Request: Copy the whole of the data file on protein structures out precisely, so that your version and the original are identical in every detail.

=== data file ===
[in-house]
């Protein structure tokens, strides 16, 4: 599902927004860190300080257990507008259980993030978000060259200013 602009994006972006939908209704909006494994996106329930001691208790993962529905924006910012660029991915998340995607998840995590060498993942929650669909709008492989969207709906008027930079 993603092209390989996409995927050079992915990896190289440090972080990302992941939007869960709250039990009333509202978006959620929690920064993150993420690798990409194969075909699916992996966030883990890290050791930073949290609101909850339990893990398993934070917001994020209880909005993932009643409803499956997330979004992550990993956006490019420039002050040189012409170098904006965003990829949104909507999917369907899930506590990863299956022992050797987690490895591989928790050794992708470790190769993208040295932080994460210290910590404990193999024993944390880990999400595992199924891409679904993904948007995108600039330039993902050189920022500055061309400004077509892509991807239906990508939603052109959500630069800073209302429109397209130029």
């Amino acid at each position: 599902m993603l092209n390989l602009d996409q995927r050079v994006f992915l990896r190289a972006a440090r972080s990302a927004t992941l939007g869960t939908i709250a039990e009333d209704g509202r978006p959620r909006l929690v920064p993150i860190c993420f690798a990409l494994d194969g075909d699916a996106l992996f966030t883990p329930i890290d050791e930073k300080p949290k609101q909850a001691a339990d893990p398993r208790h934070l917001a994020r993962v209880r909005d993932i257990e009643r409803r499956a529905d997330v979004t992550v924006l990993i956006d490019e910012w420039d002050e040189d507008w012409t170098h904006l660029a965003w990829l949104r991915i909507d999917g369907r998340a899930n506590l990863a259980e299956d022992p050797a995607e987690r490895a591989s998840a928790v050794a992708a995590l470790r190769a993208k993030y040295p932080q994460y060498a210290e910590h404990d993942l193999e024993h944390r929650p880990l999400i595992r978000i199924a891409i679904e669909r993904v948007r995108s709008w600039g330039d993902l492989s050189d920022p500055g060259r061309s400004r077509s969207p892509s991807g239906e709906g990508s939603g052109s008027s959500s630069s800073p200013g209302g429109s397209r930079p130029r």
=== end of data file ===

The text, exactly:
[in-house]
């Protein structure tokens, strides 16, 4: 599902927004860190300080257990507008259980993030978000060259200013 602009994006972006939908209704909006494994996106329930001691208790993962529905924006910012660029991915998340995607998840995590060498993942929650669909709008492989969207709906008027930079 993603092209390989996409995927050079992915990896190289440090972080990302992941939007869960709250039990009333509202978006959620929690920064993150993420690798990409194969075909699916992996966030883990890290050791930073949290609101909850339990893990398993934070917001994020209880909005993932009643409803499956997330979004992550990993956006490019420039002050040189012409170098904006965003990829949104909507999917369907899930506590990863299956022992050797987690490895591989928790050794992708470790190769993208040295932080994460210290910590404990193999024993944390880990999400595992199924891409679904993904948007995108600039330039993902050189920022500055061309400004077509892509991807239906990508939603052109959500630069800073209302429109397209130029």
């Amino acid at each position: 599902m993603l092209n390989l602009d996409q995927r050079v994006f992915l990896r190289a972006a440090r972080s990302a927004t992941l939007g869960t939908i709250a039990e009333d209704g509202r978006p959620r909006l929690v920064p993150i860190c993420f690798a990409l494994d194969g075909d699916a996106l992996f966030t883990p329930i890290d050791e930073k300080p949290k609101q909850a001691a339990d893990p398993r208790h934070l917001a994020r993962v209880r909005d993932i257990e009643r409803r499956a529905d997330v979004t992550v924006l990993i956006d490019e910012w420039d002050e040189d507008w012409t170098h904006l660029a965003w990829l949104r991915i909507d999917g369907r998340a899930n506590l990863a259980e299956d022992p050797a995607e987690r490895a591989s998840a928790v050794a992708a995590l470790r190769a993208k993030y040295p932080q994460y060498a210290e910590h404990d993942l193999e024993h944390r929650p880990l999400i595992r978000i199924a891409i679904e669909r993904v948007r995108s709008w600039g330039d993902l492989s050189d920022p500055g060259r061309s400004r077509s969207p892509s991807g239906e709906g990508s939603g052109s008027s959500s630069s800073p200013g209302g429109s397209r930079p130029r």